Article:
Langley Rivermen’s head coach and GM Burt Henderson, and consequently his family, are pretty good on skates. But they’ll be showing off their aptitude in another sport this weekend.
The family and a dozen or so close friends will join a few hundred other cyclist hitting the streets of Langley on Saturday, June 3 for the 10th yearly Cycle For Sight fundraiser.
It’s a cause very close to the family’s heart, explained Burt’s wife, Christina.
Their children, 17-year-old Ava and 11-year-old Chase, were both diagnosed with Stargardt’s disease when they were six.
It’s a rare genetic eye disease affecting the macula, in which vision loss usually starts in childhood but for some it doesn’t start until adulthood.
“The diagnosis had come as a complete shock as there is no family history of any vision loss. It took us a year after Ava was diagnosed before we were able to become involved as we both needed time to process and figure out what this meant for our family going forward,” Christina shared.
When they did get involved with Vision Quest and Fighting Blindness Canada in 2013, the organization was searching for volunteers to help launch a new Cycle for Sight fundraiser on the West Coast in spring 2014.
“My husband, Burt, nor myself have ever ridden a road bike. But we are a very sporty family so figured this was the best way to get involved,” recalled Christina.
That first year, she joined the organizing committee and Burt rode.
After that, they both became riders and it’s been 10 years. Simultaneously, Christina started co-chairing the event about five years ago and then became chair three years ago.
They’ve also engaged others close to them, getting them involved in the fundraiser – be it at the event, behind the scenes at the committee level, or as part of their biking team called the Hendo’s Heroes.
“My parents have been cooking for the luncheon for nine years. They make lasagnas and alternate between burgers and sausages.,” Christina said, noting her sister and sister-in-law are also on the committee.
“My entire family is involved with putting on the lunch, either by preparing the food weeks beforehand. It is all homemade cooking and serving at the event, and donating all food so that there is no cost incurred. We have many family and friends that bake homemade healthy treats for the riders to enjoy on the day,” she shared.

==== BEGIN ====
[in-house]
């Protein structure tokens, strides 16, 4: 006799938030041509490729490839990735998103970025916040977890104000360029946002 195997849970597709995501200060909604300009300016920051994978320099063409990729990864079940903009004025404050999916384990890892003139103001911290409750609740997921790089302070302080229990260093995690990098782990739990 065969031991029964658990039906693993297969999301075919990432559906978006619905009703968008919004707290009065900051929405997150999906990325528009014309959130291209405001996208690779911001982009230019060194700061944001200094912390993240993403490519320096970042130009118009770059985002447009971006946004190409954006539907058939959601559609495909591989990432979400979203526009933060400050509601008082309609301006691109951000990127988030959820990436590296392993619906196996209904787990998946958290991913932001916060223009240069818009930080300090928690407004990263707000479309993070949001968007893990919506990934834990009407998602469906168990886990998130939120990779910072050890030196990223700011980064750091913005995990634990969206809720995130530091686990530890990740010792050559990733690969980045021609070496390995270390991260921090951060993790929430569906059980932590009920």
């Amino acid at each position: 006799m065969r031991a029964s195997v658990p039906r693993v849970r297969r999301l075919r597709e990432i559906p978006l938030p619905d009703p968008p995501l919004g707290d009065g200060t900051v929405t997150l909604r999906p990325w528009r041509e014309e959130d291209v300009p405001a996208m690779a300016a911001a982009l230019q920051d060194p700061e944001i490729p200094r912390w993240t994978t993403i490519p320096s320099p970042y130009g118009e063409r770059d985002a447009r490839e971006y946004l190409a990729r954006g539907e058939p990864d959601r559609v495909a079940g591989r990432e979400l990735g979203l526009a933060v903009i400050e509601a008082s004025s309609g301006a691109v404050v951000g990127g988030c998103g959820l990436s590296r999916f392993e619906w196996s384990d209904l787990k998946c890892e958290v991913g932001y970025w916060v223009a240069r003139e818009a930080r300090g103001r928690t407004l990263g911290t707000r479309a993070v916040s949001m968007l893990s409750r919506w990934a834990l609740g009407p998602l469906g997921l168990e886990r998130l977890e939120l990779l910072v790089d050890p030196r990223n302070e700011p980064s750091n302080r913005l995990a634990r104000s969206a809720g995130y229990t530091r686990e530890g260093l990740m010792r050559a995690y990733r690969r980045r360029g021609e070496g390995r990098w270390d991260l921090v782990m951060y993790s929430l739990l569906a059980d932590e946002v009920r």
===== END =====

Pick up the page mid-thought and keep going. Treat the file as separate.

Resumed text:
Their giving doesn’t end there.
Hendo’s Heroes raises on average $30,000 each year, last year the group of 15 raised in excess of $47,000 and they are challenging each other to surpass that this year.
Christina and Burt are typically the top fundraisers for Cycle for Sight West Coast, which is expected to raise more than $180,000 in 2023.
So, why do the Hendersons do it? They do it for Ava and Chase.
Ava is a competitive dancer with DanceForce studio in Coquitlam.
She is graduating from high school this year and will attend Douglas in the fall in the psychology program. She has a part-time job at a local restaurant as a hostess.
Chase is a AAA hockey player and basketball player.
He is in Grade 6 and plays on the school volleyball and basketball teams.
“He loves all sports,” Mom noted.
But they also do it for others, too.
They do it in support of advancing vision research and bringing hope to the estimated 1.2 million Canadians living with vision loss.
“Having Fighting Blindness Canada and its supporters on our side means the world to our family,” explained Christina.
Saturday’s ride begins and ends at West Langley Hall (9400 208th St.)with the event getting underway at 7:30 a.m., with introductions and warm-up begin at 8 a.m., and the first cyclists depart at 8:15 a.m.
With ride distance options ranging from 30 km, 60 km, 90 km, to 120 km, the event is a challenging and fun one-day ride, culminating in a finish line celebration party that is expected to wrap up about 2:30 p.m., Christina said.
To register or sign up to volunteer for the event, people can visit the website at cycleforsight.ca.
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